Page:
It was no mere coincidence that just one year later (in 1995) the illegitimate birth rate fell for the first time in nearly a half-century. In subsequent years the rate remained flat or increased only slightly. This slowdown in the growth of out-of-wedlock childbearing is undoubtedly the result of changes in the social messages surrounding Welfare, particularly the new emphasis on limited aid and personal responsibility.

The slowdown is all the more remarkable given the fact that almost no states have active programs designed to reduce illegitimacy or increase marriage. The fact that behavior changed in a positive manner even without specific efforts to promote that change is encouraging; it offers cause for optimism concerning the potential effects of programs specifically developed to increase marriage and reduce illegitimacy in the future.

Recommended Policies

Future Welfare reform should be focused on three themes: encouraging marriage, requiring work, and controlling costs.

  • Encouraging marriage. The erosion of marriage is the principal cause of child poverty, Welfare dependence, and a host of other social problems. The Welfare reform act of 1996 established illegitimacy reduction as a principal goal with the expectation that state governors would take the lead in developing innovative programs to restore marriage.[25] But, today, only a handful of governors even mention marriage and no state has a significant program to reduce illegitimacy.[26] Thus, it should be no surprise that the illegitimacy rate has not fallen more, and for whites has even begun to creep slowly up again. A major challenge in Welfare reauthorization will be to create new programs that carry out the original goals of PROWRA to increase marriage and reduce illegitimacy.

In the future, 5 to 10 percent of federal TANF funds should be allocated to pro-marriage programs in at risk communities. These should include: pro-marriage education in high schools, public ad campaigns, marriage mentoring programs for young couples at risk of having children out-of-wedlock, pro-marriage counseling and services for pregnant non-married women participating in Medicaid, and divorce reduction programs.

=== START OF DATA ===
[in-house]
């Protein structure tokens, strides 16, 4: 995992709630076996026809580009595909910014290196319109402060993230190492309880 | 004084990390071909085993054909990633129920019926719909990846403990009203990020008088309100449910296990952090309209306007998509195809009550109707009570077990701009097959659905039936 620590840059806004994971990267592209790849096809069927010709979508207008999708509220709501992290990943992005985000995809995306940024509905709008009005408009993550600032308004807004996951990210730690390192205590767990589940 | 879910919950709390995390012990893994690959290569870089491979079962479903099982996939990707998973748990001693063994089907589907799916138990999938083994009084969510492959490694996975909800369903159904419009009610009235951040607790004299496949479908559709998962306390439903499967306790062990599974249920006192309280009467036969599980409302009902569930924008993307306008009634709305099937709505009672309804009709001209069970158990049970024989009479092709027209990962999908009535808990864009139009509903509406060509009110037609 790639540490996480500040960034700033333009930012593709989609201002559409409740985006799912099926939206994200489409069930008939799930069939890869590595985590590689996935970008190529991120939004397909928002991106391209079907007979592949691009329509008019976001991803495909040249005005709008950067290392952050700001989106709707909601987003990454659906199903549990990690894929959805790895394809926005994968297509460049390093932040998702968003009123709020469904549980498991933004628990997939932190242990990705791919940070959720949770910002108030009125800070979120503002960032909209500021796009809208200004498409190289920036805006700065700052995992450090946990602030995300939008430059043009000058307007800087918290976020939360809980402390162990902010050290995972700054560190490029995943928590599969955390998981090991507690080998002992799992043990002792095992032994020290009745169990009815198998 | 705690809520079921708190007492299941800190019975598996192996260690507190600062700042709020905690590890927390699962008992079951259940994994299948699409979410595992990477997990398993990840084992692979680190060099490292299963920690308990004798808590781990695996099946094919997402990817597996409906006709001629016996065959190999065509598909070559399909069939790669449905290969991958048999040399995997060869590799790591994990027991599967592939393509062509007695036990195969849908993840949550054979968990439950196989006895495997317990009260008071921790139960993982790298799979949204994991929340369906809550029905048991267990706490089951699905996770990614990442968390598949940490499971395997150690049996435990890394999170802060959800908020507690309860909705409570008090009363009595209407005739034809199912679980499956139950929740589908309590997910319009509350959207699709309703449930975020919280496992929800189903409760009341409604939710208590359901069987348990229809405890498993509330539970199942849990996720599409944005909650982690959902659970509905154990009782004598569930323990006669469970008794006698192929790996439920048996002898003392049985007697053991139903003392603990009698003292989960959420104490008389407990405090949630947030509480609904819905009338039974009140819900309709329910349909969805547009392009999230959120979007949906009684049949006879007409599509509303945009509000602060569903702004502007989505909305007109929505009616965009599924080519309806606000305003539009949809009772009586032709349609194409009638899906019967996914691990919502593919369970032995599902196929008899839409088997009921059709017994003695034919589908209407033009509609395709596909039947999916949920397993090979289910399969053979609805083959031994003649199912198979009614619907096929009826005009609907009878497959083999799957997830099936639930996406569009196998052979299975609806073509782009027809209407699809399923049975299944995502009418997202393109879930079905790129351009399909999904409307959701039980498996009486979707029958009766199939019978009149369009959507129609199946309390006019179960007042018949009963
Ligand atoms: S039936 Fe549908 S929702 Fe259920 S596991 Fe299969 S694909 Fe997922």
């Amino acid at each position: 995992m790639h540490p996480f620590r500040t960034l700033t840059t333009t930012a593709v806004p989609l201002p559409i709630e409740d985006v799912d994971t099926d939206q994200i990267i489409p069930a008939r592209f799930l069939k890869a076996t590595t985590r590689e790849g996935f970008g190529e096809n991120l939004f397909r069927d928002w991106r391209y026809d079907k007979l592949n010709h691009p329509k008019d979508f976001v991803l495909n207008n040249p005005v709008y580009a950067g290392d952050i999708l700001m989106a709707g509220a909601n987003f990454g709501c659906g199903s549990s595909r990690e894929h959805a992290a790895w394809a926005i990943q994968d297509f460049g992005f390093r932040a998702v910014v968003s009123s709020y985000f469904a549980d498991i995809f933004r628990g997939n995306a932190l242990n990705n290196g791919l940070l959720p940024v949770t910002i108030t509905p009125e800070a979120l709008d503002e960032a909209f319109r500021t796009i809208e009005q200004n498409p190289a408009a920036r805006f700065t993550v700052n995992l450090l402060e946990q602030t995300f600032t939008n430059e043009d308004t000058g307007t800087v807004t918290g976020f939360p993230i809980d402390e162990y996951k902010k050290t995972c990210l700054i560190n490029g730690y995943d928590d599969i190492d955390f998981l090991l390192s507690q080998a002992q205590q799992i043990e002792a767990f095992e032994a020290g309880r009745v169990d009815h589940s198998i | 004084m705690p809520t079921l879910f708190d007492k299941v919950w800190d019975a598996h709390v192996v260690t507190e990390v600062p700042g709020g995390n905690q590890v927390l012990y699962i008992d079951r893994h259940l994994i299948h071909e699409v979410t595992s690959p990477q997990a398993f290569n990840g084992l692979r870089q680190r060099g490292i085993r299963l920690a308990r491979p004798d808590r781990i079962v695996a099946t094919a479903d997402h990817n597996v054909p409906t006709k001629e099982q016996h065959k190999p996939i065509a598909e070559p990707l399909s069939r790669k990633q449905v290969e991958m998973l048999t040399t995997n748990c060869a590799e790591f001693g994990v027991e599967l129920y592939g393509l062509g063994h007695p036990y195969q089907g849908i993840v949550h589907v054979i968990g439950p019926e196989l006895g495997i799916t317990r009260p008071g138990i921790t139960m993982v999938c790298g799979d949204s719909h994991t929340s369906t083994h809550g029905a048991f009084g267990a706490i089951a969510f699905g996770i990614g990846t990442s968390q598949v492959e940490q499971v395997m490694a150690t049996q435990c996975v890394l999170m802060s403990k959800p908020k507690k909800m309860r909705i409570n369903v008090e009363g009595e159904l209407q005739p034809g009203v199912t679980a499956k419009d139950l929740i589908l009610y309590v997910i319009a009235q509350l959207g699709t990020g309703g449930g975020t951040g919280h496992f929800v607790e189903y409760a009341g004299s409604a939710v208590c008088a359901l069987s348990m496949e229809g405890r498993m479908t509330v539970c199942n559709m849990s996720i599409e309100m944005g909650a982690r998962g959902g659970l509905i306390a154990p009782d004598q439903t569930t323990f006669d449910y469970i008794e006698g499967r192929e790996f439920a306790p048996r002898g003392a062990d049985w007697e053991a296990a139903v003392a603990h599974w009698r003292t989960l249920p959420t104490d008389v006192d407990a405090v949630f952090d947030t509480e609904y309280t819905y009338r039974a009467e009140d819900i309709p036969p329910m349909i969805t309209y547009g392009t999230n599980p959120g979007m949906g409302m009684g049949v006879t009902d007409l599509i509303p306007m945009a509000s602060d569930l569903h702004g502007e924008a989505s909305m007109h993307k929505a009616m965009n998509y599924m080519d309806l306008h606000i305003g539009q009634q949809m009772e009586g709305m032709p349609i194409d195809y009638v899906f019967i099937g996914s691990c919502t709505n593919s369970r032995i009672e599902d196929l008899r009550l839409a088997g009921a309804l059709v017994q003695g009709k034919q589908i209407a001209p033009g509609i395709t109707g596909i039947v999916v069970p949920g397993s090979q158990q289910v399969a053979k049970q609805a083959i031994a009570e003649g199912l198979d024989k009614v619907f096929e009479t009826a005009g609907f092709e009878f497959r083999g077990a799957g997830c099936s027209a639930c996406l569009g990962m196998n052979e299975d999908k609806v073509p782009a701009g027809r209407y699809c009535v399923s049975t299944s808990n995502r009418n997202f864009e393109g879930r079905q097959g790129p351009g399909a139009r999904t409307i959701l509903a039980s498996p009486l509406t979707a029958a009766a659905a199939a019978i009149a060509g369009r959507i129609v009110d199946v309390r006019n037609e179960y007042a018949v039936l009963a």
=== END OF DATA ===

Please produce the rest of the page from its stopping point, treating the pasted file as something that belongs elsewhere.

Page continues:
• Requiring work. Welfare should not be a one way handout. Yet current data suggest that roughly half of the two million mothers presently on TANF sit idly on the rolls and are not engaged in any activity leading toward self-sufficiency. As part of reauthorization, states should be required to have 90 percent of their adult TANF recipients engaged in work activities or off the rolls. If this sort of serious work requirement were established, it would be reasonable to expect the national TANF caseload to fall to 700,000 or lower by the year 2010.

  • Controlling Costs. As the TANF caseload continues to fall, there is no reason to maintain the high historic levels of federal TANF spending. Future TANF authorization levels should be cut by 10 percent.

Robert E. Rector is a Senior Research Fellow at Title of The Heritage Foundation.

Show references in this report

Endnotes

1. Former President Clinton gave three major addresses on the harms of illegitimacy in 1993 and 1994. He was the first president to address this topic since Lyndon Johnson. These speeches played an important role in changing public perceptions and in opening subsequent political discourse on the issue.

2. Former President Clinton merely intended that a small percentage of AFDC recipients would be required to work for benefits after two years on the AFDC rolls. However, his proposal was generally represented as "two years and off." Most politicians and the public thought this meant a termination of cash aid after two years on the rolls. In addition, a number of state governments were introducing their own work related reforms with a new emphasis on personal responsibility from 1993 to 1996; these programs may also have contributed to the halt in the growth of the illegitimacy rate in the mid-1990's.

3. Former President Clinton gave three major addresses on the harms of illegitimacy in 1993 and 1994. He was the first president to address this topic since Lyndon Johnson. These speeches played an important role in changing public perceptions and in opening subsequent political discourse on the issue. In addition, a number of state governments were introducing their own work related reforms with a new emphasis on personal responsibility from 1993 to 1996; these programs may also have contributed to the halt in the growth of the illegitimacy rate in the mid-1990's.

4. M. Anne Hill and June O'Neill, "Family endowments and the Achievement of Young Children With Special Reference to the Underclass," Journal of Human Resources, Fall 1994, pp. 1090-1091